The system developed in this study allows rapid determination of the 5’ end of a gene of interest, via 5’ RACE, and the simultaneous creation of a translational fusion of the 5’ UTR and first part of the gene to lacZ. This fusion is created in single copy in the chromosome, and designed to be expressed from the PBAD promoter, rather than the native promoter. As a result, transcription of the fusion can be easily modulated via changes in arabinose concentration and, in most cases, only post transcriptional regulation should change expression of the fusion. Changes in the read-out from these reporters, expression of β-galactosidase, should reflect changes in mRNA stability, changes in translation, or both. It is possible, however, that repressor sites, fully contained within the transcribed region, might contribute to regulation in some cases. Note also that the constructed strain is free of antibiotic markers, allowing introduction of marked mutations as needed.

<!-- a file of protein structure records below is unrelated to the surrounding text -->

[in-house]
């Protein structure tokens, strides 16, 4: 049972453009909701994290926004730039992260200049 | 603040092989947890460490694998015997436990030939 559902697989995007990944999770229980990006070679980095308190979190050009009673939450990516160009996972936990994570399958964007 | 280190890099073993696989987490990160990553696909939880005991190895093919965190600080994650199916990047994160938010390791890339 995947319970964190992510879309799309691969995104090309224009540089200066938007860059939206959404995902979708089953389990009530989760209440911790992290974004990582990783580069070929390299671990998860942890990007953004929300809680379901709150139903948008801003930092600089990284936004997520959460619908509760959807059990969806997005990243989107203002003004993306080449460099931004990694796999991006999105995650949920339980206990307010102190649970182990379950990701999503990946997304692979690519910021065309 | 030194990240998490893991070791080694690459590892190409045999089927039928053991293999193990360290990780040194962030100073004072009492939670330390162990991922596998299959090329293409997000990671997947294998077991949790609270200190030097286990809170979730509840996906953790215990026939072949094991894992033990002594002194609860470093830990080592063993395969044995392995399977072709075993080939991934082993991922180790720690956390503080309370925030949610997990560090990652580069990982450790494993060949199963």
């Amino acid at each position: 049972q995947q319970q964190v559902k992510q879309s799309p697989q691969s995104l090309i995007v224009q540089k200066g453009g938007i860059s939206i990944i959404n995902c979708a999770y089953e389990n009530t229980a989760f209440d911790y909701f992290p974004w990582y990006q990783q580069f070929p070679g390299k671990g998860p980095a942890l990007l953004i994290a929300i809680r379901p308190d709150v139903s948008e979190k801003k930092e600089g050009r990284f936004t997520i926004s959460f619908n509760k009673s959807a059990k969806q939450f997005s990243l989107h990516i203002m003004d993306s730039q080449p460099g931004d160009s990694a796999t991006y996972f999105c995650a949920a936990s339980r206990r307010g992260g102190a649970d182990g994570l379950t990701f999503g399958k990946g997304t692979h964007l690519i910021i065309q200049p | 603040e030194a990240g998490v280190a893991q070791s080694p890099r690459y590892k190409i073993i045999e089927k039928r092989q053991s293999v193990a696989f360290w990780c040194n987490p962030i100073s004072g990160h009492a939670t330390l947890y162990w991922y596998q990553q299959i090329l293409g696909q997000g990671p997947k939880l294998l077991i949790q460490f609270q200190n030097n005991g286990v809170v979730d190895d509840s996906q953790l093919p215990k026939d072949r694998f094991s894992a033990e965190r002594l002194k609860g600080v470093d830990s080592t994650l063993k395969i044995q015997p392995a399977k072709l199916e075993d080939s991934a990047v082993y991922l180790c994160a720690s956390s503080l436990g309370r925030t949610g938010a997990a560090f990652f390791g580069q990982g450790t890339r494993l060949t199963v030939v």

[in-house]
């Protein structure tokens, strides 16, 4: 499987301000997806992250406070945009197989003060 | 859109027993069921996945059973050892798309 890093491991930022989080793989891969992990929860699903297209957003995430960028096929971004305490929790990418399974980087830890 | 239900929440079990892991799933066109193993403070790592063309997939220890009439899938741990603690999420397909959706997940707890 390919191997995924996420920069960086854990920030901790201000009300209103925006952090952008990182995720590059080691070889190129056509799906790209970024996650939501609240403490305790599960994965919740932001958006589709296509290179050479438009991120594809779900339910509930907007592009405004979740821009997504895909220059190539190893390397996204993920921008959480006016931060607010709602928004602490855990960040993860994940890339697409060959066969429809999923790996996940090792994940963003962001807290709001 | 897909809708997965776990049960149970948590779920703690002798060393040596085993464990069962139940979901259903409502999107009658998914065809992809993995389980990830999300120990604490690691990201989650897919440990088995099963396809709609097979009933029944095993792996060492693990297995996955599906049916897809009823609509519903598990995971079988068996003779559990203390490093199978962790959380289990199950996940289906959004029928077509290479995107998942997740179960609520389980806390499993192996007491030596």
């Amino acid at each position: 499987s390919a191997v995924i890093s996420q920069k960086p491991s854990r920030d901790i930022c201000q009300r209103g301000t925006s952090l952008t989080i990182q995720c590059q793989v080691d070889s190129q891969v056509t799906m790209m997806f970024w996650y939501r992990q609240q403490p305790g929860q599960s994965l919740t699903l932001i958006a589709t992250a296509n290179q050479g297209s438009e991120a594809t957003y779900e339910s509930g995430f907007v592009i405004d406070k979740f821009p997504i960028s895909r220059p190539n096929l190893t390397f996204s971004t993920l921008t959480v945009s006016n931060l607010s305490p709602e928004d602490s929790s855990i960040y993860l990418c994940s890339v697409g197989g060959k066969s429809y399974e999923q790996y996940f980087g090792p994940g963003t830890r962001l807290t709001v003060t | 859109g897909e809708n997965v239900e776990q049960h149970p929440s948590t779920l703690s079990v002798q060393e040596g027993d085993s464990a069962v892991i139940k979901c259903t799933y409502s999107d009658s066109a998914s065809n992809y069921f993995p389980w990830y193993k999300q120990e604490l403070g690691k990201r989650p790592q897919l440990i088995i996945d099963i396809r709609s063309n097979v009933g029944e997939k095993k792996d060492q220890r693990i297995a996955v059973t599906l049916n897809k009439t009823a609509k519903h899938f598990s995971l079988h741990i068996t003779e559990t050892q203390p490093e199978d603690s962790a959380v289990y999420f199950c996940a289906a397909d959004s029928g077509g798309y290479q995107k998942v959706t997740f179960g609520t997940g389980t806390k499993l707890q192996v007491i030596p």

The advantages of this approach are many. While a previously identified sRNA of unknown function was found in this set of experiments, it should be possible to identify novel sRNA regulators of particular genes as well. It is therefore a particularly useful approach for organisms not as thoroughly mined for regulatory RNAs as E. coli. Furthermore, indirect regulators and/or proteins that carry out post-transcriptional regulation should also be detected. In this work, we identified gad genes as possible indirect regulators of dpiBA. While we used a multicopy library in this work, it should also be possible to identify regulators via mutagenesis of a host carrying a fusion of interest.